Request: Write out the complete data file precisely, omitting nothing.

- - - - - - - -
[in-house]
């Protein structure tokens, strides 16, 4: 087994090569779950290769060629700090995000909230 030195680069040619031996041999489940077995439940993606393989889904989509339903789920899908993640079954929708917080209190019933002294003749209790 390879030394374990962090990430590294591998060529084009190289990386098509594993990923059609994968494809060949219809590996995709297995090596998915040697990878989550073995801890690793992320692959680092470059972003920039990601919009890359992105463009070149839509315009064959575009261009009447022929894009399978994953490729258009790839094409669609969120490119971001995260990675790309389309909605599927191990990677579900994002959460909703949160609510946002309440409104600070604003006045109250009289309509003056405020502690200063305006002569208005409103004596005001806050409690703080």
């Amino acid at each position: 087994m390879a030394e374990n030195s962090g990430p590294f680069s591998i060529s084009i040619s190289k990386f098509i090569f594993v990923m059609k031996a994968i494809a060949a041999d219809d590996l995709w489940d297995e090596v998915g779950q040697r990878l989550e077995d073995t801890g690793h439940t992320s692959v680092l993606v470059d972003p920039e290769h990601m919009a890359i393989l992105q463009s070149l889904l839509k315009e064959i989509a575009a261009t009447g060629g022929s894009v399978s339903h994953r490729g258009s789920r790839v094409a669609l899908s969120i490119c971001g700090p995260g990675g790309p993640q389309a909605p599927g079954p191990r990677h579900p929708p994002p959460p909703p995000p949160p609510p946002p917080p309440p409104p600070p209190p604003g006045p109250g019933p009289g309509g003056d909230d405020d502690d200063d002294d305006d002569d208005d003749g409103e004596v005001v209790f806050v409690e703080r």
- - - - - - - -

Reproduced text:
[in-house]
């Protein structure tokens, strides 16, 4: 087994090569779950290769060629700090995000909230 030195680069040619031996041999489940077995439940993606393989889904989509339903789920899908993640079954929708917080209190019933002294003749209790 390879030394374990962090990430590294591998060529084009190289990386098509594993990923059609994968494809060949219809590996995709297995090596998915040697990878989550073995801890690793992320692959680092470059972003920039990601919009890359992105463009070149839509315009064959575009261009009447022929894009399978994953490729258009790839094409669609969120490119971001995260990675790309389309909605599927191990990677579900994002959460909703949160609510946002309440409104600070604003006045109250009289309509003056405020502690200063305006002569208005409103004596005001806050409690703080």
């Amino acid at each position: 087994m390879a030394e374990n030195s962090g990430p590294f680069s591998i060529s084009i040619s190289k990386f098509i090569f594993v990923m059609k031996a994968i494809a060949a041999d219809d590996l995709w489940d297995e090596v998915g779950q040697r990878l989550e077995d073995t801890g690793h439940t992320s692959v680092l993606v470059d972003p920039e290769h990601m919009a890359i393989l992105q463009s070149l889904l839509k315009e064959i989509a575009a261009t009447g060629g022929s894009v399978s339903h994953r490729g258009s789920r790839v094409a669609l899908s969120i490119c971001g700090p995260g990675g790309p993640q389309a909605p599927g079954p191990r990677h579900p929708p994002p959460p909703p995000p949160p609510p946002p917080p309440p409104p600070p209190p604003g006045p109250g019933p009289g309509g003056d909230d405020d502690d200063d002294d305006d002569d208005d003749g409103e004596v005001v209790f806050v409690e703080r």